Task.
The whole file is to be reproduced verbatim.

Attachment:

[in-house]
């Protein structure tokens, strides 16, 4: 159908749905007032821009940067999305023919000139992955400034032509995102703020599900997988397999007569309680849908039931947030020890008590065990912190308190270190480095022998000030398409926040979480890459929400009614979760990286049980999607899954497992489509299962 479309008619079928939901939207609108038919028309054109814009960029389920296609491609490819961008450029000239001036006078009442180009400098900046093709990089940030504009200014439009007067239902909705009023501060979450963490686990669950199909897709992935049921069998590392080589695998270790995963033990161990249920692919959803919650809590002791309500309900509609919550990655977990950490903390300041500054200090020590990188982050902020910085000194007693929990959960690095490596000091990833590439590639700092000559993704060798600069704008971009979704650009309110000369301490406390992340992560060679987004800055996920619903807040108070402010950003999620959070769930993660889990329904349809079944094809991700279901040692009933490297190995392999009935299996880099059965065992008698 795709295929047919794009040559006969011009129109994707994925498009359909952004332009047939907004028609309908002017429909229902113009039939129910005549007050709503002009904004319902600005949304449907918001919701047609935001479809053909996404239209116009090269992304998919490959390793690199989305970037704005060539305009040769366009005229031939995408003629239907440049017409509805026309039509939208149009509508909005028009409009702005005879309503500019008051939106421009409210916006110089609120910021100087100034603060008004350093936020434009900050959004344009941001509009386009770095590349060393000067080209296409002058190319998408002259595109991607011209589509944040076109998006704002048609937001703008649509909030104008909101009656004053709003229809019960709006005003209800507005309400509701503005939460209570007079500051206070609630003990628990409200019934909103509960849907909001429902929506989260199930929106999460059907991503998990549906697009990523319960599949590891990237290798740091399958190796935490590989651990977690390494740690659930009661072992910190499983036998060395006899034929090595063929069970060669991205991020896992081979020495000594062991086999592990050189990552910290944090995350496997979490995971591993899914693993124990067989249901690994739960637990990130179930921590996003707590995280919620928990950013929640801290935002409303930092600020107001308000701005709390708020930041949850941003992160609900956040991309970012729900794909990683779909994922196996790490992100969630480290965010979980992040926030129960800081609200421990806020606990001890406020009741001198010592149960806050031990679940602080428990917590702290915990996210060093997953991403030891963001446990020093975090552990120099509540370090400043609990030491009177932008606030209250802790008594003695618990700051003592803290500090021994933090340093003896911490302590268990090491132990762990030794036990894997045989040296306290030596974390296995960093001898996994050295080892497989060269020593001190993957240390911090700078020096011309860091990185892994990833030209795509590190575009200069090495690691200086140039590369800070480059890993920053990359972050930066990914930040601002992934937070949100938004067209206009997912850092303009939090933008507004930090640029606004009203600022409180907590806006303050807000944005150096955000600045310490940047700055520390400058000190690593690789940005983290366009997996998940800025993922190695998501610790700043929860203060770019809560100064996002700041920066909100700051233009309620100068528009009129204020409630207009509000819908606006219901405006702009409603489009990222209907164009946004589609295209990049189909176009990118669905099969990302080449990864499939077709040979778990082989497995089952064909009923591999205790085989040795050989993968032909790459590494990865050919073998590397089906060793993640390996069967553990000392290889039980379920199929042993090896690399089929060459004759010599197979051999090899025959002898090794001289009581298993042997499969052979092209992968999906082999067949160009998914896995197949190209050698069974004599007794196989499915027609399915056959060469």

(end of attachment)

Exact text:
[in-house]
């Protein structure tokens, strides 16, 4: 159908749905007032821009940067999305023919000139992955400034032509995102703020599900997988397999007569309680849908039931947030020890008590065990912190308190270190480095022998000030398409926040979480890459929400009614979760990286049980999607899954497992489509299962 479309008619079928939901939207609108038919028309054109814009960029389920296609491609490819961008450029000239001036006078009442180009400098900046093709990089940030504009200014439009007067239902909705009023501060979450963490686990669950199909897709992935049921069998590392080589695998270790995963033990161990249920692919959803919650809590002791309500309900509609919550990655977990950490903390300041500054200090020590990188982050902020910085000194007693929990959960690095490596000091990833590439590639700092000559993704060798600069704008971009979704650009309110000369301490406390992340992560060679987004800055996920619903807040108070402010950003999620959070769930993660889990329904349809079944094809991700279901040692009933490297190995392999009935299996880099059965065992008698 795709295929047919794009040559006969011009129109994707994925498009359909952004332009047939907004028609309908002017429909229902113009039939129910005549007050709503002009904004319902600005949304449907918001919701047609935001479809053909996404239209116009090269992304998919490959390793690199989305970037704005060539305009040769366009005229031939995408003629239907440049017409509805026309039509939208149009509508909005028009409009702005005879309503500019008051939106421009409210916006110089609120910021100087100034603060008004350093936020434009900050959004344009941001509009386009770095590349060393000067080209296409002058190319998408002259595109991607011209589509944040076109998006704002048609937001703008649509909030104008909101009656004053709003229809019960709006005003209800507005309400509701503005939460209570007079500051206070609630003990628990409200019934909103509960849907909001429902929506989260199930929106999460059907991503998990549906697009990523319960599949590891990237290798740091399958190796935490590989651990977690390494740690659930009661072992910190499983036998060395006899034929090595063929069970060669991205991020896992081979020495000594062991086999592990050189990552910290944090995350496997979490995971591993899914693993124990067989249901690994739960637990990130179930921590996003707590995280919620928990950013929640801290935002409303930092600020107001308000701005709390708020930041949850941003992160609900956040991309970012729900794909990683779909994922196996790490992100969630480290965010979980992040926030129960800081609200421990806020606990001890406020009741001198010592149960806050031990679940602080428990917590702290915990996210060093997953991403030891963001446990020093975090552990120099509540370090400043609990030491009177932008606030209250802790008594003695618990700051003592803290500090021994933090340093003896911490302590268990090491132990762990030794036990894997045989040296306290030596974390296995960093001898996994050295080892497989060269020593001190993957240390911090700078020096011309860091990185892994990833030209795509590190575009200069090495690691200086140039590369800070480059890993920053990359972050930066990914930040601002992934937070949100938004067209206009997912850092303009939090933008507004930090640029606004009203600022409180907590806006303050807000944005150096955000600045310490940047700055520390400058000190690593690789940005983290366009997996998940800025993922190695998501610790700043929860203060770019809560100064996002700041920066909100700051233009309620100068528009009129204020409630207009509000819908606006219901405006702009409603489009990222209907164009946004589609295209990049189909176009990118669905099969990302080449990864499939077709040979778990082989497995089952064909009923591999205790085989040795050989993968032909790459590494990865050919073998590397089906060793993640390996069967553990000392290889039980379920199929042993090896690399089929060459004759010599197979051999090899025959002898090794001289009581298993042997499969052979092209992968999906082999067949160009998914896995197949190209050698069974004599007794196989499915027609399915056959060469």